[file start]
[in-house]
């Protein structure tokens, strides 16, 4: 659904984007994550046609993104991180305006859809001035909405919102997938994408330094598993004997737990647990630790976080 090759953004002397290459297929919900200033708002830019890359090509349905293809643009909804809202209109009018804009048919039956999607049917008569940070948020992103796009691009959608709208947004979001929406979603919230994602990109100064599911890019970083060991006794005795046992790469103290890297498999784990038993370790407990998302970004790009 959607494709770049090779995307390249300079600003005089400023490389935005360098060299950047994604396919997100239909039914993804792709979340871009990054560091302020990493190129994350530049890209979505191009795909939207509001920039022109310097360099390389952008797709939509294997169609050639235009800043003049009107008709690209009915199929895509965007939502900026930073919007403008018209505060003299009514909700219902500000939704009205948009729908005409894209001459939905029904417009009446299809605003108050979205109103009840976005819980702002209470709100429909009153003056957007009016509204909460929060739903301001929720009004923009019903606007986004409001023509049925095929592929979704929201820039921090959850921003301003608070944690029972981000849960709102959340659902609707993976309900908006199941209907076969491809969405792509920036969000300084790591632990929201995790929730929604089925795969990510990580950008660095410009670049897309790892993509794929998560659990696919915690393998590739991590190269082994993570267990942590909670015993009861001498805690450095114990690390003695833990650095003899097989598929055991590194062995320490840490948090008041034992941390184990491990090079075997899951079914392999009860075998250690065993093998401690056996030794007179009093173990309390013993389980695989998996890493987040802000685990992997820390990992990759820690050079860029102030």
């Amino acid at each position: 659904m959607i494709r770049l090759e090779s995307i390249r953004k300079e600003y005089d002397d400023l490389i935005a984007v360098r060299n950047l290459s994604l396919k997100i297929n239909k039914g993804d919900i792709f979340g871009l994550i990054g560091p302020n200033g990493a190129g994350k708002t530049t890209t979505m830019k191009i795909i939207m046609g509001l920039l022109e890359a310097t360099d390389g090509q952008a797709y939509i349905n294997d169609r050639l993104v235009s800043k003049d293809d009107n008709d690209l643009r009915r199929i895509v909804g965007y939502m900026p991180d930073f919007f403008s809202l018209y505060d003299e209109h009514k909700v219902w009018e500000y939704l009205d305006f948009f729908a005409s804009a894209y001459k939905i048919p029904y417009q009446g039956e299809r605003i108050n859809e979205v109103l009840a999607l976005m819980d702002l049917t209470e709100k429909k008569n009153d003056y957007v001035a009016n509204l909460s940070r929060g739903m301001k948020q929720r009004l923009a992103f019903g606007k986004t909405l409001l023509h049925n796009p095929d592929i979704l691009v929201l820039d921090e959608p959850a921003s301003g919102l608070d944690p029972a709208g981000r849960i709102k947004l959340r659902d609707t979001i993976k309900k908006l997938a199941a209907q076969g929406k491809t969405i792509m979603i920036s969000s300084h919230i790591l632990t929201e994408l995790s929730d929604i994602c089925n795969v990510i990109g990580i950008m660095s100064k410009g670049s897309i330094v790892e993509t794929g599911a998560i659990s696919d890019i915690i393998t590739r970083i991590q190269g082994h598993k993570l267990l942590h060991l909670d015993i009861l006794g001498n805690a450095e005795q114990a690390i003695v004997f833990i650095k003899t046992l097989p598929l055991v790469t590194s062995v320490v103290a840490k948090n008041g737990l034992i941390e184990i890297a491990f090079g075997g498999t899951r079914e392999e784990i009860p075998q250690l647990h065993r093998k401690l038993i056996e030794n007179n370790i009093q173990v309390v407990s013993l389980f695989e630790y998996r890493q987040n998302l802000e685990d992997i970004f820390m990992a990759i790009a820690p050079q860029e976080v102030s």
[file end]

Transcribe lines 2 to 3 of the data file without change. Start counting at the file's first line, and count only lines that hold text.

């Protein structure tokens, strides 16, 4: 659904984007994550046609993104991180305006859809001035909405919102997938994408330094598993004997737990647990630790976080 090759953004002397290459297929919900200033708002830019890359090509349905293809643009909804809202209109009018804009048919039956999607049917008569940070948020992103796009691009959608709208947004979001929406979603919230994602990109100064599911890019970083060991006794005795046992790469103290890297498999784990038993370790407990998302970004790009 959607494709770049090779995307390249300079600003005089400023490389935005360098060299950047994604396919997100239909039914993804792709979340871009990054560091302020990493190129994350530049890209979505191009795909939207509001920039022109310097360099390389952008797709939509294997169609050639235009800043003049009107008709690209009915199929895509965007939502900026930073919007403008018209505060003299009514909700219902500000939704009205948009729908005409894209001459939905029904417009009446299809605003108050979205109103009840976005819980702002209470709100429909009153003056957007009016509204909460929060739903301001929720009004923009019903606007986004409001023509049925095929592929979704929201820039921090959850921003301003608070944690029972981000849960709102959340659902609707993976309900908006199941209907076969491809969405792509920036969000300084790591632990929201995790929730929604089925795969990510990580950008660095410009670049897309790892993509794929998560659990696919915690393998590739991590190269082994993570267990942590909670015993009861001498805690450095114990690390003695833990650095003899097989598929055991590194062995320490840490948090008041034992941390184990491990090079075997899951079914392999009860075998250690065993093998401690056996030794007179009093173990309390013993389980695989998996890493987040802000685990992997820390990992990759820690050079860029102030």
């Amino acid at each position: 659904m959607i494709r770049l090759e090779s995307i390249r953004k300079e600003y005089d002397d400023l490389i935005a984007v360098r060299n950047l290459s994604l396919k997100i297929n239909k039914g993804d919900i792709f979340g871009l994550i990054g560091p302020n200033g990493a190129g994350k708002t530049t890209t979505m830019k191009i795909i939207m046609g509001l920039l022109e890359a310097t360099d390389g090509q952008a797709y939509i349905n294997d169609r050639l993104v235009s800043k003049d293809d009107n008709d690209l643009r009915r199929i895509v909804g965007y939502m900026p991180d930073f919007f403008s809202l018209y505060d003299e209109h009514k909700v219902w009018e500000y939704l009205d305006f948009f729908a005409s804009a894209y001459k939905i048919p029904y417009q009446g039956e299809r605003i108050n859809e979205v109103l009840a999607l976005m819980d702002l049917t209470e709100k429909k008569n009153d003056y957007v001035a009016n509204l909460s940070r929060g739903m301001k948020q929720r009004l923009a992103f019903g606007k986004t909405l409001l023509h049925n796009p095929d592929i979704l691009v929201l820039d921090e959608p959850a921003s301003g919102l608070d944690p029972a709208g981000r849960i709102k947004l959340r659902d609707t979001i993976k309900k908006l997938a199941a209907q076969g929406k491809t969405i792509m979603i920036s969000s300084h919230i790591l632990t929201e994408l995790s929730d929604i994602c089925n795969v990510i990109g990580i950008m660095s100064k410009g670049s897309i330094v790892e993509t794929g599911a998560i659990s696919d890019i915690i393998t590739r970083i991590q190269g082994h598993k993570l267990l942590h060991l909670d015993i009861l006794g001498n805690a450095e005795q114990a690390i003695v004997f833990i650095k003899t046992l097989p598929l055991v790469t590194s062995v320490v103290a840490k948090n008041g737990l034992i941390e184990i890297a491990f090079g075997g498999t899951r079914e392999e784990i009860p075998q250690l647990h065993r093998k401690l038993i056996e030794n007179n370790i009093q173990v309390v407990s013993l389980f695989e630790y998996r890493q987040n998302l802000e685990d992997i970004f820390m990992a990759i790009a820690p050079q860029e976080v102030s």